BUSINESS IMPACT Both political parties like to claim they look after the interests of small-business owners, but what will higher taxes mean to that group?

In reality, most business owners are more focused on how to make their businesses grow than on what Washington is doing. “My belief is I can double my income faster than Obama can confiscate it,” said Mark Matson, whose firm Matson Money manages $2.9 billion. “I think people become negative too fast.”

But higher taxes might dissuade serial entrepreneurs from starting another company. Leslie Quick III was the fourth employee at his father’s discount brokerage, Quick Reilly, which was sold in 1997 for $1.6 billion, with the family’s stake valued at $680 million.

He said 85 percent of the stock he owned had a basis of zero, so basically its entire value was subject to capital gains. But Mr. Quick, who described himself as a centrist Republican, said he and his new partner spent $2 million of their own money to start Massey Quick, a wealth manager and investment adviser — something they might not have done if tax rates were higher.

“If income taxes were at 50 percent and capital gains rates were back to the 1960s, I might have wanted to think about how I’d risk money,” he said. The capital gains tax rose to 39.9 percent in the late 1970s from 25 percent in 1967. “We’re nowhere close to that now, but if you don’t get your arms around spending in Washington, that’s where I fear we’ll end up.”

Increased capital gains taxes could also affect people who have owned assets for a long time. The capital gains rate is set to increase to 20 percent in 2013. At the same time, a new 3.8 percent Medicare tax on investment income is being added.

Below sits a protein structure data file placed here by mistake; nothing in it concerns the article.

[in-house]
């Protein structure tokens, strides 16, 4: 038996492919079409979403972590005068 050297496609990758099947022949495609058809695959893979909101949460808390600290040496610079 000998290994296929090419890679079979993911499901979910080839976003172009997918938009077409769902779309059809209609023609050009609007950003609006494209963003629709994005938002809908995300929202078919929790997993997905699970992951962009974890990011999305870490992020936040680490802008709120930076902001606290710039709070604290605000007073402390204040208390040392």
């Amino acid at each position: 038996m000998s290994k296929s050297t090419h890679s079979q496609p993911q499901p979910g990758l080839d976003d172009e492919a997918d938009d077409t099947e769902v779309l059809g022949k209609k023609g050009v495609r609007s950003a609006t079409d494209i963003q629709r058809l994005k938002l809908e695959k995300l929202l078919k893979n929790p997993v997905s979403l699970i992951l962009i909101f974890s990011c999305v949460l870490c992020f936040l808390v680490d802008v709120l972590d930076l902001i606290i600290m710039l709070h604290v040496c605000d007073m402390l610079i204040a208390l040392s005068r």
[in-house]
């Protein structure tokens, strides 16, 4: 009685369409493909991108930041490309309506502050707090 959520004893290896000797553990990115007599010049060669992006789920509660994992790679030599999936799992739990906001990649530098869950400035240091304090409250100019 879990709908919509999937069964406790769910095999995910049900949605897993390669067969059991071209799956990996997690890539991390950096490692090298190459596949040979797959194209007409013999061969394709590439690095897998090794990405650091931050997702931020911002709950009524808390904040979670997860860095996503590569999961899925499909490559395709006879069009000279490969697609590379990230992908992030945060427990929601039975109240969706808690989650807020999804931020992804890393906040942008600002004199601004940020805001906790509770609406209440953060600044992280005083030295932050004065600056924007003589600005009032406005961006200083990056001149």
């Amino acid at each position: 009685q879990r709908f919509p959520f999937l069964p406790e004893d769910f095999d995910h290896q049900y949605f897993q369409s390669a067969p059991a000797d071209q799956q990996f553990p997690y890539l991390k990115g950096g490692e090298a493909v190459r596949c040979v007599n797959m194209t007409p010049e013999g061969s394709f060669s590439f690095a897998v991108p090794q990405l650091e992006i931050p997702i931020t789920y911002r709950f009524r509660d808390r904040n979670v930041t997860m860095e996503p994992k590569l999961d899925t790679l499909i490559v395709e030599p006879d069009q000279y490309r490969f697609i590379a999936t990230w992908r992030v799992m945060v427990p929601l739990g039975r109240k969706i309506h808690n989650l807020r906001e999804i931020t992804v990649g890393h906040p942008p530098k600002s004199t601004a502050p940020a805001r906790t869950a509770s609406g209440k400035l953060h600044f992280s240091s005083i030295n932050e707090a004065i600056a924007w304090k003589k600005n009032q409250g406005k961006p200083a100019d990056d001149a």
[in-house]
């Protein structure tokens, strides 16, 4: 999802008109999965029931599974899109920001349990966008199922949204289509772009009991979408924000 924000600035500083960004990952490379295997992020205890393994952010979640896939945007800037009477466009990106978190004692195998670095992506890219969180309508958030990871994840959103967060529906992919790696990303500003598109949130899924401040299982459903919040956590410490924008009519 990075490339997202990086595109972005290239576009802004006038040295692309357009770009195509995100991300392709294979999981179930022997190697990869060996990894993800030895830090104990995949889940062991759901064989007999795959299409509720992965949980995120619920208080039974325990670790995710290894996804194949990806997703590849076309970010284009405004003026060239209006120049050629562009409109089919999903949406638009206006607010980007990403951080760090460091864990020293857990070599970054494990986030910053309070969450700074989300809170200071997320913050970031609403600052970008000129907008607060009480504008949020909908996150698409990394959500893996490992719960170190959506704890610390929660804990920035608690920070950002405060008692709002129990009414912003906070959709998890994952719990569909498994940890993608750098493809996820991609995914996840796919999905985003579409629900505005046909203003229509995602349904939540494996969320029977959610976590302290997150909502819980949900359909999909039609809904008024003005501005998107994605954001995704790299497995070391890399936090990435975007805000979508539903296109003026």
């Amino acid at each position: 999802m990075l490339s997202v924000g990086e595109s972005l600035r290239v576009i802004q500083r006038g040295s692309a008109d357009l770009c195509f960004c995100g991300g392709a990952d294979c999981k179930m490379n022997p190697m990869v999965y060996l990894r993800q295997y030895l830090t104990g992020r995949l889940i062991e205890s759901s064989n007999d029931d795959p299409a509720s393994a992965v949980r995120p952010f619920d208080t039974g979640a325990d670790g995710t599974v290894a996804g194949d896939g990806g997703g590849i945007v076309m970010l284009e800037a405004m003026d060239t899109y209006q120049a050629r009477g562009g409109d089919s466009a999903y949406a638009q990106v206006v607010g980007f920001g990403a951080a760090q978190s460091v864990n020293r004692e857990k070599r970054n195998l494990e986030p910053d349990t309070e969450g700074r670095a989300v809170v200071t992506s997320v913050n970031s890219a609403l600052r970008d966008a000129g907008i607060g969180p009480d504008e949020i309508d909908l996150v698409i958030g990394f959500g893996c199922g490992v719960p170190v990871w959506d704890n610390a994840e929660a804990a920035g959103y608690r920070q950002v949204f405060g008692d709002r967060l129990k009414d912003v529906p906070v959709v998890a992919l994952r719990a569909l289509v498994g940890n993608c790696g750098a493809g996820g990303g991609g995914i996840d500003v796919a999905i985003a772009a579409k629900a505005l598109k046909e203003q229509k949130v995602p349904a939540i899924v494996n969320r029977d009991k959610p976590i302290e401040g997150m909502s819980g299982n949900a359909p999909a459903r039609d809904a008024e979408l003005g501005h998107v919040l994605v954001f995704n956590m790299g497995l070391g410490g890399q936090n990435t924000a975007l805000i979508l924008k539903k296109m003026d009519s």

Advisers say that the current Washington back and forth has led clients with appreciated stock or long-held real estate to consider selling the assets and paying the lower tax. But the decision is more complicated for small-business owners.

“In many ways, it’s part of their identity,” said Stephen Ziobrowski, a partner at Day Pitney, a law firm. “It’s a deep emotional decision.”

ACTIONS For most people, fretting over higher taxes is a waste of time since there is little they can do about it. But the wealthiest have the most to gain by looking at what they can do now.

On the same day Mr. Obama released his plan, a crucial interest rate used for transferring money tax-free to heirs hit its lowest level ever. The applicable federal rate, used for a tax-planning vehicle known as a grantor retained annuity trust, will be 1.4 percent for October.

Richard A. Behrendt, director of estate planning at Robert W. Baird Company, a wealth adviser, said someone who put $10 million in a grantor retained annuity trust for three years could pass $960,444 tax-free to heirs if the assets grew at just 3 percent a year. If the assets grew at 6 percent a year, the trust would give $2,039,343 to heirs.

The Buffett Rule “is just a proposal that may come to something or nothing or something very different than what is written,” Mr. Behrendt said. “Why waste the resources on something that may not happen when we can leverage to tremendous results this one small data point for the wealthy?”

Taking advantage of a tax break that may disappear is something Mr. Buffett can certainly appreciate. In the 1950s and 1960s, he told The New York Times, his partnership was taxed at 25 percent. “I knew I was getting favored treatment compared to the local doctor, lawyer or C.E.O.,” he said. “But I made no voluntary payments to the Treasury, nor does any hedge fund manager of whom I’m aware.”

Article source: http://feeds.nytimes.com/click.phdo?i=6760dda74c9d909daf9188458a69798e